Is there a better sports fight revolving around the New York Mets than the one between Edwin Diaz truthers versus Edwin Diaz truthers?
No, there’s no mistake there. Everyone is an Edwin Diaz truther because what they believe about the Mets closer is fact. Like him or not, your opinion is the truth.
Diaz has had a questionable season in 2021. In 2019, he was universally panned. In 2020, he rebounded in the best way possible and actually looked like the star he was with the Seattle Mariners. Now the debate is raging about whether or not he’s the right guy for the team moving forward.
Mets closer Edwin Diaz has talent and there’s no debating it
I think the assassination of Archduke Franz Ferdinand moment in regards to Diaz comes in when there’s a misunderstanding between those who like him and those who don’t. The defenders will cite numbers as to why he is indeed an elite closer. They love to dive as deep into the metrics as possible. I understand why they love him. Diaz, outside of a few games, is a brilliant reliever.
Meanwhile, those who have seen enough of him often use the eye test, some emotions, and a couple of other statistics to prove their point. Even the analytics nerds will agree that an ERA over 3.50 is not ideal for a closer. Preferably, I think you want your last man standing to give up fewer than three runs per nine innings of work.
Whichever side you fall on of the fight, I think we can all agree that he needs to be better.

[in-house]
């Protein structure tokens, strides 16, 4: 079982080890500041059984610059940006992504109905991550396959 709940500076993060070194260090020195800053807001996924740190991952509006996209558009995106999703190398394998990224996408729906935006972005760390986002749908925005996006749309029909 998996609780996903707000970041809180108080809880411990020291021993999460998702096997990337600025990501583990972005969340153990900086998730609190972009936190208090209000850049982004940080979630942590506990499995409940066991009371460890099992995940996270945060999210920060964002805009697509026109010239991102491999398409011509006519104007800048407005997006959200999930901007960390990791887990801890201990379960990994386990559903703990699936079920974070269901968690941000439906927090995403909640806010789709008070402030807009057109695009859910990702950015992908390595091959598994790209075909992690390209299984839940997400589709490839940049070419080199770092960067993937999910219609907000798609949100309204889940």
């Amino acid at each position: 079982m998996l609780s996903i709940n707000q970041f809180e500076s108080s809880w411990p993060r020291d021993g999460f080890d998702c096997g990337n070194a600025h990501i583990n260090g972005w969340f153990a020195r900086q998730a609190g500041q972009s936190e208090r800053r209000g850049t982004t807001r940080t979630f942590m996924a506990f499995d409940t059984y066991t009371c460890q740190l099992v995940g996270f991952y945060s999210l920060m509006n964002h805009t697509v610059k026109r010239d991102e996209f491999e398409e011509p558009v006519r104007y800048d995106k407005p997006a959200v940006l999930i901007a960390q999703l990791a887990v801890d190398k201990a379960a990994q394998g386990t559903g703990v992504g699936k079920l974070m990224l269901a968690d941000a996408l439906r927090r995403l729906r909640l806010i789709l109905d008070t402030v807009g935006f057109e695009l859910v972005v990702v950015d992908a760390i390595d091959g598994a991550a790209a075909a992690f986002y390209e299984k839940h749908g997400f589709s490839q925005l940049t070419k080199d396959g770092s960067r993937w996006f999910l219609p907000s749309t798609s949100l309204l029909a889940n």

Edwin Diaz is a great pitcher but the implosion factor is always there
I understand there are three types of closers in this world. Maybe there are more. I like to use Team America: World Police as a reference in life and as they proclaimed right before the final act, there are only three types of people in this world.
I’m going to go a more family-friendly route with distinguishing the types of closers.
There’s the old faithful closer. These are the top-tier guys. They never seem to blow saves even though they do. Bound for the Hall of Fame one day—or at least perennial All-Stars—they are tough to find.
Then there’s the guy who always seems to blow a gasket. Some see Diaz as one of those closers. It ain’t him. He’s much better than the short leash closers in baseball. These are the men you know probably won’t close ever again if they blow three saves in a row. And you know those blown saves are coming.
Diaz is in the middle category. He’s Armando Benitez, Jeurys Familia, and all of the other guys who have given you heart attacks in the ninth inning. Even John Franco, who many look at years later with orange and blue colored glasses, gave fans fits. Diaz is among those guys but with some better strikeout numbers.
When it comes to a closer, the only number that matters, in the end, is how many successful saves they have compared to blown ones. We also have to consider other factors such as performance in non-save situations. Diaz is notoriously bad in these and sometimes an easy win has turned into something more disastrous. It doesn’t make him a bad closer—just a poor reliever.
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Perception is what divides fans on Diaz most. An unforgivably bad first year with the Mets, it will be impossible to convince some he’s any good at all. Those already on the train to move on from him then have to answer an important question: what else is out there?